Blackout: Venezuela suffers power shortages - International Law Office

International Law Office

Energy & Natural Resources - Venezuela

Blackout: Venezuela suffers power shortages

February 15 2010

Scope of measures
Economic impact


The Venezuelan government has announced that the national interconnected power system is beyond its capacity and certain measures must be imposed in order to reduce power use.

Scope of measures

The Ministry of the Popular Power for Electric Energy has issued the following resolutions for the reduction of electricity use, which were published in the Official Gazette on December 21 2009.

Corpoelec and its affiliates (all electricity companies) will require all users that have a demand of more than 5 megawatts (MW) (for heavy industries) and 2MW (for light industries, malls, commercial establishments and residential centres) to prepare electricity savings plans that provide for a reduction of at least 20% in comparison with the consumption for the same month of the preceding year. These plans were required to be presented within 30 days of the resolution's publication (ie, by January 21 2010). Failure to comply with the obligations established in the resolution will result in an additional charge of 20% on the invoice of the month corresponding to the first infraction and an additional 10% for any further infraction.

The use of incandescent or halogen lamps and light bulbs in advertisements has been prohibited. They must now be substituted with energy-saving lamps and bulbs. Advertisements may be lit between 6:00pm and 12:00am only. Entities whose consumption is equal to or greater than 2MW may use exterior illumination only if it is strictly necessary. Further, they must have shutting-down mechanisms and they may not use interior advertising lighting during non-working hours.

Opening hours have also been regulated: malls may be open between 11:00am and 9:00pm only and casinos and bingo clubs may be open between 6:00pm and 12:00am only. This resolution was later modified and now regulates only stores; it excludes restaurants, cinemas and health centres located within malls.

In addition, the government has reduced the working hours of certain public offices, which will now work from 8:00am until 1:00pm. This temporary measure excludes essential services such as health, security and transport.

Finally, the government has scheduled electricity cuts throughout the country. The cuts scheduled for Caracas lasted only 24 hours before being suspended due to the resulting chaos. Scheduled cuts in the rest of the country are ongoing, with huge associated costs for companies and individuals.

On February 8 2010 the government issued a special decree which declared the Venezuelan power system to be in a state of emergency and authorized the Ministry of the Popular Power for Electric Energy to issue special measures for a period of 60 days to ensure the proper function of the power system. The decree is vague with respect to what the possible measures will be, but it specifically:

  • instructs Corpoelec to accelerate all works necessary to enable the national interconnected power system to increase its capacity, including direct awards to contractors under the Public Contracting Law;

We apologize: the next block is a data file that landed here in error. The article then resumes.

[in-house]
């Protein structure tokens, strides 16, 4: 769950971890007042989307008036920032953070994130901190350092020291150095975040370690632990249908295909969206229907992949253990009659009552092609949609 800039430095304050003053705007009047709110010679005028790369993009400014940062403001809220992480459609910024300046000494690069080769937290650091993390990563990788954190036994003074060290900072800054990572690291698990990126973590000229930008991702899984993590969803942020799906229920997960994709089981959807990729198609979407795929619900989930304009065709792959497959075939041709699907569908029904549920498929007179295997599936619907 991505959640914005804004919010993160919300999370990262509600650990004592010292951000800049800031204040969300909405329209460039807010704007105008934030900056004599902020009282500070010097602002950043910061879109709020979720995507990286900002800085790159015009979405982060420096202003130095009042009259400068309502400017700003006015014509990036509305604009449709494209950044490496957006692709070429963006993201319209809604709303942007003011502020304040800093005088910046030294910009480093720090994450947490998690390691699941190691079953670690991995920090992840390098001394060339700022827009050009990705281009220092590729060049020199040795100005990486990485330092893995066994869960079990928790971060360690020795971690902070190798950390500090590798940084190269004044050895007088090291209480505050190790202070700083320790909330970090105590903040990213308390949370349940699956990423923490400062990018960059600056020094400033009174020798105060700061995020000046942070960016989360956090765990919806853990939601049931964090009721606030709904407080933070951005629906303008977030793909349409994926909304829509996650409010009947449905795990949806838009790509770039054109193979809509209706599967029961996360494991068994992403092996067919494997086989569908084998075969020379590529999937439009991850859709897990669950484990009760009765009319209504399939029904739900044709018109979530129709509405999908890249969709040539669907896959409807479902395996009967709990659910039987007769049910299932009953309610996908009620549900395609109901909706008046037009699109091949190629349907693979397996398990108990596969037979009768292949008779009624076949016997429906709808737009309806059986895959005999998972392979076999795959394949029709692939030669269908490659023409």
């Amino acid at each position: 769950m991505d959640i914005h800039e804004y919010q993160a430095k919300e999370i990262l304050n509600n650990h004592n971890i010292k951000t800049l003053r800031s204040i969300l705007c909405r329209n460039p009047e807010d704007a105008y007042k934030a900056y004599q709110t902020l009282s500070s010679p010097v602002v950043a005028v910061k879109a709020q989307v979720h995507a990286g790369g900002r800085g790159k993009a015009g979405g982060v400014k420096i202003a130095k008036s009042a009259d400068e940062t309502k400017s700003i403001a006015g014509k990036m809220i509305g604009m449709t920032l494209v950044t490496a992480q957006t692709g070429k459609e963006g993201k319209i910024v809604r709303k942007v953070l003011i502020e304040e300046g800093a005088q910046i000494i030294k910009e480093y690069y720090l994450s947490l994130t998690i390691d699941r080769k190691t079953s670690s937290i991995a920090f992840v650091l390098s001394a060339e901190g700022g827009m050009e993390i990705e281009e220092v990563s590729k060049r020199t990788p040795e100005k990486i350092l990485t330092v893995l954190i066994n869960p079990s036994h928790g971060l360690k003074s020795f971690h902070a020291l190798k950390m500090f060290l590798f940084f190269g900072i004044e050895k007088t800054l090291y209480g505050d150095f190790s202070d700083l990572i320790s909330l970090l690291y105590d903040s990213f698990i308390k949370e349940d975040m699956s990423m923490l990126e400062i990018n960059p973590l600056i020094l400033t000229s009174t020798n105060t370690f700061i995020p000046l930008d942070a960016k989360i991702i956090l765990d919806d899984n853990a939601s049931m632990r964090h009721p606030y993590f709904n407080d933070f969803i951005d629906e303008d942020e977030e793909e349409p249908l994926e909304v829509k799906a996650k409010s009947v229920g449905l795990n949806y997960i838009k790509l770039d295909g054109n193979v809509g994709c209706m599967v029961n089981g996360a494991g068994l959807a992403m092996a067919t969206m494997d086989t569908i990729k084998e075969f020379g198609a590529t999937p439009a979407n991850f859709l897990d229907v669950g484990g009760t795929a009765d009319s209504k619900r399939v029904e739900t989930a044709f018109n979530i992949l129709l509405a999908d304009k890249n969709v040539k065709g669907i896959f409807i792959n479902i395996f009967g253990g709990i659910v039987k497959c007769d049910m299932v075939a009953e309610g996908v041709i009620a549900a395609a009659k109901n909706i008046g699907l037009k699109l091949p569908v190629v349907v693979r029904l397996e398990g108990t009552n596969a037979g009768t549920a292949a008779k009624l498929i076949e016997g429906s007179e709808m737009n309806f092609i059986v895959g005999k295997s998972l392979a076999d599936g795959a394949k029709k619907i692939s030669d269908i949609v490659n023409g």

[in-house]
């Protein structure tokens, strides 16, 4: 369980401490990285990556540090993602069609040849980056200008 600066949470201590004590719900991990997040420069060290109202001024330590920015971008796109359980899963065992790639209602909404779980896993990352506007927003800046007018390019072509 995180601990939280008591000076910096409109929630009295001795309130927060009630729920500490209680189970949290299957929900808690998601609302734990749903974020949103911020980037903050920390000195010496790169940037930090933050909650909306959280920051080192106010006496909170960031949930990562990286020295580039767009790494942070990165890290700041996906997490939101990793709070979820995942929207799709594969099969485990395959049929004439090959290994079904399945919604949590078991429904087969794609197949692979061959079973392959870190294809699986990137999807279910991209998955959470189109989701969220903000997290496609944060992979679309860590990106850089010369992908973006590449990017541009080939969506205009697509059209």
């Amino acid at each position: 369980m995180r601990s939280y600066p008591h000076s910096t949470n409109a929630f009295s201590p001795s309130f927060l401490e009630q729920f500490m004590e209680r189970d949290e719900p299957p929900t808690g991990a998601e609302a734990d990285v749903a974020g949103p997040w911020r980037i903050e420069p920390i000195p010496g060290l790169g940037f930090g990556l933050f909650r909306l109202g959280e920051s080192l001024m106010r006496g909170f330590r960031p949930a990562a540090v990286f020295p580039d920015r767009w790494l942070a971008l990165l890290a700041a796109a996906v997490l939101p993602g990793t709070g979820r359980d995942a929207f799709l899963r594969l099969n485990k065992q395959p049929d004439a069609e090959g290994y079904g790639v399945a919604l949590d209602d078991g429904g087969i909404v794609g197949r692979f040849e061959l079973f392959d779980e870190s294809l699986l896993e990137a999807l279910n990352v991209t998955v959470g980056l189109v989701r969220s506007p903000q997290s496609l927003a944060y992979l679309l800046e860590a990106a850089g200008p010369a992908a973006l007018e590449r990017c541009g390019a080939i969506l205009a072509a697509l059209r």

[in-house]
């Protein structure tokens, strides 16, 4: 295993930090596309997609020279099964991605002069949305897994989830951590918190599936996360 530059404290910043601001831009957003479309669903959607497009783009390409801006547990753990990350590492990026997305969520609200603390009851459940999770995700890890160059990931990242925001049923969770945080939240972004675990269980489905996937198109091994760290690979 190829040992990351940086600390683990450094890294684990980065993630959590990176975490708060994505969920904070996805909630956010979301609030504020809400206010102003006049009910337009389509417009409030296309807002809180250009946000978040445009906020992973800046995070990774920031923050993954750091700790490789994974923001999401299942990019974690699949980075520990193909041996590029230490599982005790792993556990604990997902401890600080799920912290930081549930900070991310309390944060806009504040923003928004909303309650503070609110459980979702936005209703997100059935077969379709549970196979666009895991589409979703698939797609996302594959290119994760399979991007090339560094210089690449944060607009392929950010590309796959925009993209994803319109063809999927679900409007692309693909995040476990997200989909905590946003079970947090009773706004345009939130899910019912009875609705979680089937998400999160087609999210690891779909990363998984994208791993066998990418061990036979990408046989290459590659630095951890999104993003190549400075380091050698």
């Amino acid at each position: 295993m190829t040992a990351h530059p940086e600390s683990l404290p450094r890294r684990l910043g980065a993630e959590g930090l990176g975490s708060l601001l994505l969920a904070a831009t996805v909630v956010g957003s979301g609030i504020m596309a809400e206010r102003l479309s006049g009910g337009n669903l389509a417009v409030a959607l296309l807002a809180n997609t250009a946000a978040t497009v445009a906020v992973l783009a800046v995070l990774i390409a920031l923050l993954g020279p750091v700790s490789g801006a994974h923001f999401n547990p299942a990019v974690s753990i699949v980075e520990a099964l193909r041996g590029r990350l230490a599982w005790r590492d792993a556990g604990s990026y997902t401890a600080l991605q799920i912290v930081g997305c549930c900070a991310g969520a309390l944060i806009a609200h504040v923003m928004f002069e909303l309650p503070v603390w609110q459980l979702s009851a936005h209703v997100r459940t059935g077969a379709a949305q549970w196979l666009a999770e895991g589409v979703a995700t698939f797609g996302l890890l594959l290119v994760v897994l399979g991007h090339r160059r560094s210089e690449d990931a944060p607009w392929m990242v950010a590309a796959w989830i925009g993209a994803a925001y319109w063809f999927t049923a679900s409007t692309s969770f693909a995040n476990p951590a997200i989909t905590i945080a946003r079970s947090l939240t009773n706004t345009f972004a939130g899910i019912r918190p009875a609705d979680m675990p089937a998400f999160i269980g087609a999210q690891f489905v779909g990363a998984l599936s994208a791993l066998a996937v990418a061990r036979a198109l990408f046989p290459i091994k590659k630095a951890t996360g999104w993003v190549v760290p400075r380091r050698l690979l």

• allows Corpoelec to purchase energy from both local and foreign independent generators;
  • instructs administrative entities, the police and judicial authorities to support the elimination of unauthorized connections to the national interconnected system and the regularization of such connections; and
  • orders the creation of an auto-generation registry to determine independent generation capacity.

On February 11 2010 Corpoelec issued a resolution regulating the 20% reduction of power used by industrial and commercial establishments and official and residential users in Caracas. Failure to comply with these provisions may result in fines (ranging from 75% to 200% of the monthly power bill) or the suspension of the power service.

Economic impact

Companies have been trying to comply with the 20% power reduction by reducing working hours, shifts and the use of certain equipment to the required minimum.

Outside Caracas, the impact is more significant as daily cuts of up to three hours are seriously affecting the activities of industrial and commercial establishments, which must buy generators and other back-up equipment to offset the daily power cuts.

For further information on this topic please contact
Vera de Gyarfas at Travieso Evans Arria Rengel & Paz by telephone (+58 212 918 3333), fax (+58 212 918 3334) or email (vbg@traviesoevans.com).


Comment or question for author

ILO provides online commentaries as specialist Legal Newsletters. Written in collaboration with over 500 of the world's leading experts and covering more than 100 jurisdictions, it delivers individually requested information via email to an influential global audience of law firm partners and international corporate counsel. Please click here to register for the service.

The materials contained on this website are for general information purposes only and are subject to the disclaimer.

ILO is a premium online legal update service for major companies and law firms worldwide. In-house corporate counsel and other users of legal services, as well as law firm partners, qualify for a free subscription. Register at www.iloinfo.com.